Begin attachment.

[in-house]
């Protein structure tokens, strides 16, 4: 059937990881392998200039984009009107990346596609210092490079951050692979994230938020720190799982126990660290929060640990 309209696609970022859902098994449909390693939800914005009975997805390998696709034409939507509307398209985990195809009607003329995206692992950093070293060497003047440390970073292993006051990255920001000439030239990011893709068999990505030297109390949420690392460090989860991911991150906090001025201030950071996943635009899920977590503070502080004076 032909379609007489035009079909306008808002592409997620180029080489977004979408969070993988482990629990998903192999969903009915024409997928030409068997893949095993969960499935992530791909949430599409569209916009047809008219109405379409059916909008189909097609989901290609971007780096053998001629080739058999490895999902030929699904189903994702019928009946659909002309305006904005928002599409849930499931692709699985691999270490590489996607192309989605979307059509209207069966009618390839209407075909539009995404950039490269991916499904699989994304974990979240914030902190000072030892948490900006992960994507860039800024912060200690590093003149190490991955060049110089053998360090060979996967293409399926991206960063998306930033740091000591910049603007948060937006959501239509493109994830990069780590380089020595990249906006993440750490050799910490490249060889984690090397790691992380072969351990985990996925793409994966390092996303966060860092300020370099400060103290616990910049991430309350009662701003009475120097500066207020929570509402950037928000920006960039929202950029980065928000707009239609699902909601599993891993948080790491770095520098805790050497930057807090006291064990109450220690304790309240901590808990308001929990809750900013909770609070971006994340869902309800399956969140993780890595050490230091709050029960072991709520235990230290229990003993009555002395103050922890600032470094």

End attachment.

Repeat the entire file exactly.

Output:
[in-house]
């Protein structure tokens, strides 16, 4: 059937990881392998200039984009009107990346596609210092490079951050692979994230938020720190799982126990660290929060640990 309209696609970022859902098994449909390693939800914005009975997805390998696709034409939507509307398209985990195809009607003329995206692992950093070293060497003047440390970073292993006051990255920001000439030239990011893709068999990505030297109390949420690392460090989860991911991150906090001025201030950071996943635009899920977590503070502080004076 032909379609007489035009079909306008808002592409997620180029080489977004979408969070993988482990629990998903192999969903009915024409997928030409068997893949095993969960499935992530791909949430599409569209916009047809008219109405379409059916909008189909097609989901290609971007780096053998001629080739058999490895999902030929699904189903994702019928009946659909002309305006904005928002599409849930499931692709699985691999270490590489996607192309989605979307059509209207069966009618390839209407075909539009995404950039490269991916499904699989994304974990979240914030902190000072030892948490900006992960994507860039800024912060200690590093003149190490991955060049110089053998360090060979996967293409399926991206960063998306930033740091000591910049603007948060937006959501239509493109994830990069780590380089020595990249906006993440750490050799910490490249060889984690090397790691992380072969351990985990996925793409994966390092996303966060860092300020370099400060103290616990910049991430309350009662701003009475120097500066207020929570509402950037928000920006960039929202950029980065928000707009239609699902909601599993891993948080790491770095520098805790050497930057807090006291064990109450220690304790309240901590808990308001929990809750900013909770609070971006994340869902309800399956969140993780890595050490230091709050029960072991709520235990230290229990003993009555002395103050922890600032470094």